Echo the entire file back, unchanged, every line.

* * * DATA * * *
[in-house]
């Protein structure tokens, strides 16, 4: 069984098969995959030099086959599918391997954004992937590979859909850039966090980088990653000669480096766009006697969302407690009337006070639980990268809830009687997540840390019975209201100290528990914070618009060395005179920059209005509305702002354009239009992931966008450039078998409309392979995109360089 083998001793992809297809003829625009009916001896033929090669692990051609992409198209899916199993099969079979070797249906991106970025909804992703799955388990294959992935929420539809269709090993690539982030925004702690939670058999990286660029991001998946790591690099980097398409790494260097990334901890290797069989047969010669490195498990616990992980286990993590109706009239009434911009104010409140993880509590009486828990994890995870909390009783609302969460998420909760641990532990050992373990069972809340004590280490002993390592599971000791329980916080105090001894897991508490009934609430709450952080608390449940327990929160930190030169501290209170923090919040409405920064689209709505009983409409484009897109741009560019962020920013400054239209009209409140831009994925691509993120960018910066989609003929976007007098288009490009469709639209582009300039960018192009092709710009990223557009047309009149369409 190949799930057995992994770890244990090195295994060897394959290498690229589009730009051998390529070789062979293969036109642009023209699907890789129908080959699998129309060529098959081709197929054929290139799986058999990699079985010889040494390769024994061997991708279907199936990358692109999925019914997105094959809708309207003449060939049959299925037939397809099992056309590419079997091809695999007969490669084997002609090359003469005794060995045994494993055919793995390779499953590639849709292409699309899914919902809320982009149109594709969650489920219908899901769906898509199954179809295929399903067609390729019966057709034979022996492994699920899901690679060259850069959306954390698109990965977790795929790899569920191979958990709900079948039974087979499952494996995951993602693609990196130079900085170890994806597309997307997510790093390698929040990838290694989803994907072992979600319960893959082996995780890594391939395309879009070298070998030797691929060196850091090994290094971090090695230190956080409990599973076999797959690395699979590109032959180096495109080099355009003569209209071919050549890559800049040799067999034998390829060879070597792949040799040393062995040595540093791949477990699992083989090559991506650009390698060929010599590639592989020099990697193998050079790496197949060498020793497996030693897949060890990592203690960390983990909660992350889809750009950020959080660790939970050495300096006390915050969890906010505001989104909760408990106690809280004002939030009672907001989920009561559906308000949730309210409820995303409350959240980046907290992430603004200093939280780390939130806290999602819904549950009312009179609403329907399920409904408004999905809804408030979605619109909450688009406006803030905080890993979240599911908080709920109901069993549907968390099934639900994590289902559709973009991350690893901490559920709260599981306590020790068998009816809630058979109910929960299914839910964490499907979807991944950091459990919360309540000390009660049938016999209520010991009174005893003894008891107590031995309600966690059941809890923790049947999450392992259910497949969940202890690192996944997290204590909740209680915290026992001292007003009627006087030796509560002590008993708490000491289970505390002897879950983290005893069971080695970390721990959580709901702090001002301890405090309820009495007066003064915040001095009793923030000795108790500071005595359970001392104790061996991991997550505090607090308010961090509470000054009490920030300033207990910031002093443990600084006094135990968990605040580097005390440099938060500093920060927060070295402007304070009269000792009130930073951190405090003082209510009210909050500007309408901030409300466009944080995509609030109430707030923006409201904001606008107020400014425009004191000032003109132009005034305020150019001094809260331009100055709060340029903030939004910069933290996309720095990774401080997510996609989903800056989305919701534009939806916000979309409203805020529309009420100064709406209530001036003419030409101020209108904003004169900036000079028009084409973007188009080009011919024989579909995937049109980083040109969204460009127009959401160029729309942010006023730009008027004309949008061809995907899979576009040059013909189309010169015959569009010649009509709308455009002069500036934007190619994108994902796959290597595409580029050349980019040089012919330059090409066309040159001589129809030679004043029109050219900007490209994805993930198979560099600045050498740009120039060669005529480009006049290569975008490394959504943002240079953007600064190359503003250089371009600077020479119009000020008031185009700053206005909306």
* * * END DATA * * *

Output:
[in-house]
């Protein structure tokens, strides 16, 4: 069984098969995959030099086959599918391997954004992937590979859909850039966090980088990653000669480096766009006697969302407690009337006070639980990268809830009687997540840390019975209201100290528990914070618009060395005179920059209005509305702002354009239009992931966008450039078998409309392979995109360089 083998001793992809297809003829625009009916001896033929090669692990051609992409198209899916199993099969079979070797249906991106970025909804992703799955388990294959992935929420539809269709090993690539982030925004702690939670058999990286660029991001998946790591690099980097398409790494260097990334901890290797069989047969010669490195498990616990992980286990993590109706009239009434911009104010409140993880509590009486828990994890995870909390009783609302969460998420909760641990532990050992373990069972809340004590280490002993390592599971000791329980916080105090001894897991508490009934609430709450952080608390449940327990929160930190030169501290209170923090919040409405920064689209709505009983409409484009897109741009560019962020920013400054239209009209409140831009994925691509993120960018910066989609003929976007007098288009490009469709639209582009300039960018192009092709710009990223557009047309009149369409 190949799930057995992994770890244990090195295994060897394959290498690229589009730009051998390529070789062979293969036109642009023209699907890789129908080959699998129309060529098959081709197929054929290139799986058999990699079985010889040494390769024994061997991708279907199936990358692109999925019914997105094959809708309207003449060939049959299925037939397809099992056309590419079997091809695999007969490669084997002609090359003469005794060995045994494993055919793995390779499953590639849709292409699309899914919902809320982009149109594709969650489920219908899901769906898509199954179809295929399903067609390729019966057709034979022996492994699920899901690679060259850069959306954390698109990965977790795929790899569920191979958990709900079948039974087979499952494996995951993602693609990196130079900085170890994806597309997307997510790093390698929040990838290694989803994907072992979600319960893959082996995780890594391939395309879009070298070998030797691929060196850091090994290094971090090695230190956080409990599973076999797959690395699979590109032959180096495109080099355009003569209209071919050549890559800049040799067999034998390829060879070597792949040799040393062995040595540093791949477990699992083989090559991506650009390698060929010599590639592989020099990697193998050079790496197949060498020793497996030693897949060890990592203690960390983990909660992350889809750009950020959080660790939970050495300096006390915050969890906010505001989104909760408990106690809280004002939030009672907001989920009561559906308000949730309210409820995303409350959240980046907290992430603004200093939280780390939130806290999602819904549950009312009179609403329907399920409904408004999905809804408030979605619109909450688009406006803030905080890993979240599911908080709920109901069993549907968390099934639900994590289902559709973009991350690893901490559920709260599981306590020790068998009816809630058979109910929960299914839910964490499907979807991944950091459990919360309540000390009660049938016999209520010991009174005893003894008891107590031995309600966690059941809890923790049947999450392992259910497949969940202890690192996944997290204590909740209680915290026992001292007003009627006087030796509560002590008993708490000491289970505390002897879950983290005893069971080695970390721990959580709901702090001002301890405090309820009495007066003064915040001095009793923030000795108790500071005595359970001392104790061996991991997550505090607090308010961090509470000054009490920030300033207990910031002093443990600084006094135990968990605040580097005390440099938060500093920060927060070295402007304070009269000792009130930073951190405090003082209510009210909050500007309408901030409300466009944080995509609030109430707030923006409201904001606008107020400014425009004191000032003109132009005034305020150019001094809260331009100055709060340029903030939004910069933290996309720095990774401080997510996609989903800056989305919701534009939806916000979309409203805020529309009420100064709406209530001036003419030409101020209108904003004169900036000079028009084409973007188009080009011919024989579909995937049109980083040109969204460009127009959401160029729309942010006023730009008027004309949008061809995907899979576009040059013909189309010169015959569009010649009509709308455009002069500036934007190619994108994902796959290597595409580029050349980019040089012919330059090409066309040159001589129809030679004043029109050219900007490209994805993930198979560099600045050498740009120039060669005529480009006049290569975008490394959504943002240079953007600064190359503003250089371009600077020479119009000020008031185009700053206005909306």